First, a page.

Brad Pitt and Angelina Jolie Ordered Will Pay 565,000 Euros in Chateau Dispute

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Brad Pitt and Angelina Jolie Ordered Will Pay 565,000 Euros in Chateau Dispute

Brad Pitt and Angelina Jolie have been ordered to pay their lighting designer 565,000 Euros ($662,000 US).

Odile Soudant took legal action against the former couple - who split up last September - for allegedly failing to credit her work on their French home in Provence.

She claimed they drove her company towards financial ruin by failing to honor bills for a huge lighting project on the Chateau Miraval estate.

The Paris court of appeal in April ordered Brad and Angelina's Chateau Miraval company to pay the sum to the designer, which included 60,000 Euros ($70,270 US) for damaging her reputation.

The legal ruling was only reported in French news outlet Libération on Wednesday.

According to legal documents, the former couple - who have Maddox, 16, Pax, 13, Zahara, 12, Shiloh, 11 and nine-year-old twins Knox and Vivienne together - undertook a huge renovation project on the property.

Pitt, 53, asked Soudant in 2010 to come up with ways to exploit natural light in the house and its adjoining buildings.

She said: 'He wanted to make it an exceptional place and believed that light should be at the heart of this.'

No contract was signed, but the designer billed the Hollywood stars' company for her fees every month while her Lumières Studio carried out technical studies.

Soudant tried out her installations on scaled down models before she had them fitted in the property.

Seventeen people were employed for the venture - including architects, designers and an optical engineer - and it was unfinished two years later, with various contractors and sub-contractors blaming others for the delays.

The court heard the Moneyball star stopped paying the company when his chief designer claimed she had billed for 4.9 million Euros, but the judges ruled the figure had been 'greatly exaggerated' and the delays were not Soudant's fault.

In evidence, the lighting expert said she had no idea why she had stopped being paid at the time but she had to suspend operations when her requests for money to pay her own staff went unanswered.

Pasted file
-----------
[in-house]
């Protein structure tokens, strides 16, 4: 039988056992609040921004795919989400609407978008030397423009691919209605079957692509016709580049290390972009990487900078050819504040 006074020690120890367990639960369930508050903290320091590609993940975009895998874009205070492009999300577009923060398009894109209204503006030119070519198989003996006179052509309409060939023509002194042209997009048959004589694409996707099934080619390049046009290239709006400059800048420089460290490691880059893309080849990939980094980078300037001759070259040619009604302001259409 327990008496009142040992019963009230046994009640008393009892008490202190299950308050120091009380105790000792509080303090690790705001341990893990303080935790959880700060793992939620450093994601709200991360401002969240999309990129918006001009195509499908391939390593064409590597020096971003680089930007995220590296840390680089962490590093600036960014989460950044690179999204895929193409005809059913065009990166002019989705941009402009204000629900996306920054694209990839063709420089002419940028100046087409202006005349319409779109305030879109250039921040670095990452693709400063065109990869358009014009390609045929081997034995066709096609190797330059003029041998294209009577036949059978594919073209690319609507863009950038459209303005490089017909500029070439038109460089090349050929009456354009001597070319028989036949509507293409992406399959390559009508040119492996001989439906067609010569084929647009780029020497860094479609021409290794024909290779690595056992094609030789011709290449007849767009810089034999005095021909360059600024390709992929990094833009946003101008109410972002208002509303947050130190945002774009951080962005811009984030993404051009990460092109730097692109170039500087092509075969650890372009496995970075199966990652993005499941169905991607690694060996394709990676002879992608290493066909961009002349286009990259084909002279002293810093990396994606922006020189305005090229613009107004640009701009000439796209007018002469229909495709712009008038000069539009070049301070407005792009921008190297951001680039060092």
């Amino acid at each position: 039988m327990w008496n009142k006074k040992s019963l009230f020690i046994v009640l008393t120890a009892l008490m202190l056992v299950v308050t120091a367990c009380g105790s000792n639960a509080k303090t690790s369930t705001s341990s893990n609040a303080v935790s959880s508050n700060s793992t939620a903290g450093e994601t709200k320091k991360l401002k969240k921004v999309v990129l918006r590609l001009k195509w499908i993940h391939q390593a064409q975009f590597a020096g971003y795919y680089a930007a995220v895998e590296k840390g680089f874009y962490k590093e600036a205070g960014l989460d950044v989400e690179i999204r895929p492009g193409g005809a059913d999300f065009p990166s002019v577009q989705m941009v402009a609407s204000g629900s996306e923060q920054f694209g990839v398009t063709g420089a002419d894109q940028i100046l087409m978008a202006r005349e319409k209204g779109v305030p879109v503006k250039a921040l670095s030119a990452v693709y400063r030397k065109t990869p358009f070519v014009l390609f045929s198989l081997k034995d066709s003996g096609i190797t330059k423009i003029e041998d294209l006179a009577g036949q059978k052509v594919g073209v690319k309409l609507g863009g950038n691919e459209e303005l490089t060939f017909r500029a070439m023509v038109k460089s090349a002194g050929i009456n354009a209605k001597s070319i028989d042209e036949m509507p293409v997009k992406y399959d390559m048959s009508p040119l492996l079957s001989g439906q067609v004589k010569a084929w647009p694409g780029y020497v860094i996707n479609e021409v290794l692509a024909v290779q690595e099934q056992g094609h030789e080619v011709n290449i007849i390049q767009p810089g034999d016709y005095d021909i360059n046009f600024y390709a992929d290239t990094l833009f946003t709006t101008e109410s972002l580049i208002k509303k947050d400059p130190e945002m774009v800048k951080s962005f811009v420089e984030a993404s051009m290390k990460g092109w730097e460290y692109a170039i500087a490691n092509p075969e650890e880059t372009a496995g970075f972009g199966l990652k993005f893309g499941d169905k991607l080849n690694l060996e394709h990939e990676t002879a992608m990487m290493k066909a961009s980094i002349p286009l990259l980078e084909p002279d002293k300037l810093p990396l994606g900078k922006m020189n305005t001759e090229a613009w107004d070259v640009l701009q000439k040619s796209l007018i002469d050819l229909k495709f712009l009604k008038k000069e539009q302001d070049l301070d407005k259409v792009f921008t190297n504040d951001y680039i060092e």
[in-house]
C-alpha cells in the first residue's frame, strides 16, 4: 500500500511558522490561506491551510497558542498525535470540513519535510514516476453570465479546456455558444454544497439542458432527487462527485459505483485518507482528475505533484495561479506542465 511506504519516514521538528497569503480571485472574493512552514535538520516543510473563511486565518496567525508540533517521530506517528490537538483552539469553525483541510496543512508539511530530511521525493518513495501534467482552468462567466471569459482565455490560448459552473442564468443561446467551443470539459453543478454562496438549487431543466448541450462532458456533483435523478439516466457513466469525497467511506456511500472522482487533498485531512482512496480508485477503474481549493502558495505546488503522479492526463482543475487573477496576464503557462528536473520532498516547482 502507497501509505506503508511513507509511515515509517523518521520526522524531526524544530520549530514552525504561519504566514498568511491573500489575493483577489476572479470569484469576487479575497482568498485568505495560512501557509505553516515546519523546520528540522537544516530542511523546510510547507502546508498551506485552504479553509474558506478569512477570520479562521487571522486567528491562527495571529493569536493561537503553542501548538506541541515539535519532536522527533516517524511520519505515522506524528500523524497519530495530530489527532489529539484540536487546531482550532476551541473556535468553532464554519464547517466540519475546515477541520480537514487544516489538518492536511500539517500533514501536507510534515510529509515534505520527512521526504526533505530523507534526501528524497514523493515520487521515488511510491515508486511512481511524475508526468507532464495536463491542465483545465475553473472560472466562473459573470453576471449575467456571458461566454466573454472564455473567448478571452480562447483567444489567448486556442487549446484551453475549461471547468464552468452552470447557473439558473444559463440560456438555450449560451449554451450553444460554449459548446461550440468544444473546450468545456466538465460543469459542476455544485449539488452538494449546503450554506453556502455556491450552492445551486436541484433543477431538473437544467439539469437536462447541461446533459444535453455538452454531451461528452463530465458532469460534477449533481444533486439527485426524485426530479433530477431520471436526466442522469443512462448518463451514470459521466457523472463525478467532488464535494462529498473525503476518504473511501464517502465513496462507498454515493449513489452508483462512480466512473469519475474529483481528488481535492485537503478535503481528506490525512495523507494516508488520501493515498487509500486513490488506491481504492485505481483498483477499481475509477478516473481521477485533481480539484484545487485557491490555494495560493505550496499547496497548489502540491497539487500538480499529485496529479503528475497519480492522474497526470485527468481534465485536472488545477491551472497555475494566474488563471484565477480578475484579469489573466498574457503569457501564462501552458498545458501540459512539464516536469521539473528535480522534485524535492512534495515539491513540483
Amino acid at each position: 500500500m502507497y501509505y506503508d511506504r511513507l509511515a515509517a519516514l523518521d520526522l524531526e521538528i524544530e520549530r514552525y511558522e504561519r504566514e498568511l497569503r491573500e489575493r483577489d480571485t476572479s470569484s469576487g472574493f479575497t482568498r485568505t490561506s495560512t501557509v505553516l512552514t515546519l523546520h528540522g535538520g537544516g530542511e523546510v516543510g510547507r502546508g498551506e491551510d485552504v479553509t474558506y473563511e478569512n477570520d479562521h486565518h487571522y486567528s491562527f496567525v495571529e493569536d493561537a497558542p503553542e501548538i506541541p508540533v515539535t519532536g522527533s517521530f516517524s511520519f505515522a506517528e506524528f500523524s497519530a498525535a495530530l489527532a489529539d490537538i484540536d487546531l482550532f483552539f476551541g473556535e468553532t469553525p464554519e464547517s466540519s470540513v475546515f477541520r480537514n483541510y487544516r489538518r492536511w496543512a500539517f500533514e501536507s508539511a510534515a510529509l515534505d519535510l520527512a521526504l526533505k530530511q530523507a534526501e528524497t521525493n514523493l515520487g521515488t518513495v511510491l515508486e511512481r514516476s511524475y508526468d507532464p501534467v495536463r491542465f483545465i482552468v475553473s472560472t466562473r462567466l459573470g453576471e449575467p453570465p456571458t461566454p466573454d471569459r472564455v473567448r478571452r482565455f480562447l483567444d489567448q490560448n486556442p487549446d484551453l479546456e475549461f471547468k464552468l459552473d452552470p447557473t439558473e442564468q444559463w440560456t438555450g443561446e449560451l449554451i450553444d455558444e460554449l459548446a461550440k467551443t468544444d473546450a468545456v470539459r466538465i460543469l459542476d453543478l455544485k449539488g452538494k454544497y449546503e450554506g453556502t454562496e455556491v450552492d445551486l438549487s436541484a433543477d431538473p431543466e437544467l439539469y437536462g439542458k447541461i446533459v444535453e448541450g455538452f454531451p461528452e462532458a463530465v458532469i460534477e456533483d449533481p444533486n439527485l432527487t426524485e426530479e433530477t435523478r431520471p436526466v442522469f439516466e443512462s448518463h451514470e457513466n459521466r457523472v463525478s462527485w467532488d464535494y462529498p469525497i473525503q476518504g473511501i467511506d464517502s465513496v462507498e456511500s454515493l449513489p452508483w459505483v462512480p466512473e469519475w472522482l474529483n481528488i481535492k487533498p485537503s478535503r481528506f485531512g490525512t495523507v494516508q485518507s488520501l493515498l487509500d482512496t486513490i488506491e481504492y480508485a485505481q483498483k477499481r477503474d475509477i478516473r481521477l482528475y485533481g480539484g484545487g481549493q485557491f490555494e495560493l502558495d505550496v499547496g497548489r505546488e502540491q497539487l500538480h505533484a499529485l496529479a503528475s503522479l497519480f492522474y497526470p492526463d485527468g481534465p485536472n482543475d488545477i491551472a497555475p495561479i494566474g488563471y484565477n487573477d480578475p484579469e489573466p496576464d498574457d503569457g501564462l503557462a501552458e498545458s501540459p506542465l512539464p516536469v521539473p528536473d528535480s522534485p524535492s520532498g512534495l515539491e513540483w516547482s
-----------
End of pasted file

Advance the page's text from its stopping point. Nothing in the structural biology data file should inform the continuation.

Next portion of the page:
She claims she received an email 10 days later from Pitt, which read: 'I don't know how things happen in France but in the United States, friends don't attack friends. I've been nothing but a fan of your work. Do not attack. Let's finish the project and be proud of it. The work is too good to end on a bad note. Life is too short, my friend.'

It was followed by another, which added: 'Don't waste time with legal action. Follow your artistic journey and don't worry about the rest.'

Although Soudant was awarded a payout earlier this year, she said she was still fighting to be recognized as creator of the lighting project, which was eventually handed over to one of her former employees because of the dispute.

She told The Guardian newspaper: 'I am an artist and this is my work. When someone tries to steal my work it is something else. This is all very painful for me.'

Soudant insisted the money she received for damage to her reputation was 'nothing' compared with what she had experienced.

She added: 'Of course, people think Brad Pitt is right, that ''he's the good guy and she is wrong''.'

Pitt's solicitors, Hogan Lovells, insisted the lighting design inspiration came from Brad himself.

An architect working on the property also told the court: 'The lighting ideas came principally from Mr Pitt himself. He is passionate about architecture and knew what he wanted to achieve.'

A representative for Pitt also disputed Soudant's claim for credit.

'We respect the Court's decision resolving this long running, standard dispute over payment of invoices,' a spokesperson for Pitt told Vanity Fair via e-mail.

'This narrow ruling does not address any copyright issues involving [lighting] designs developed by Brad and has no connection to Chateau Miraval,' the representative wrote.

Pitt and Jolie despite their split have kept the French chateau as an investment property for its wine and olive oil production.

Source: The Daily Mail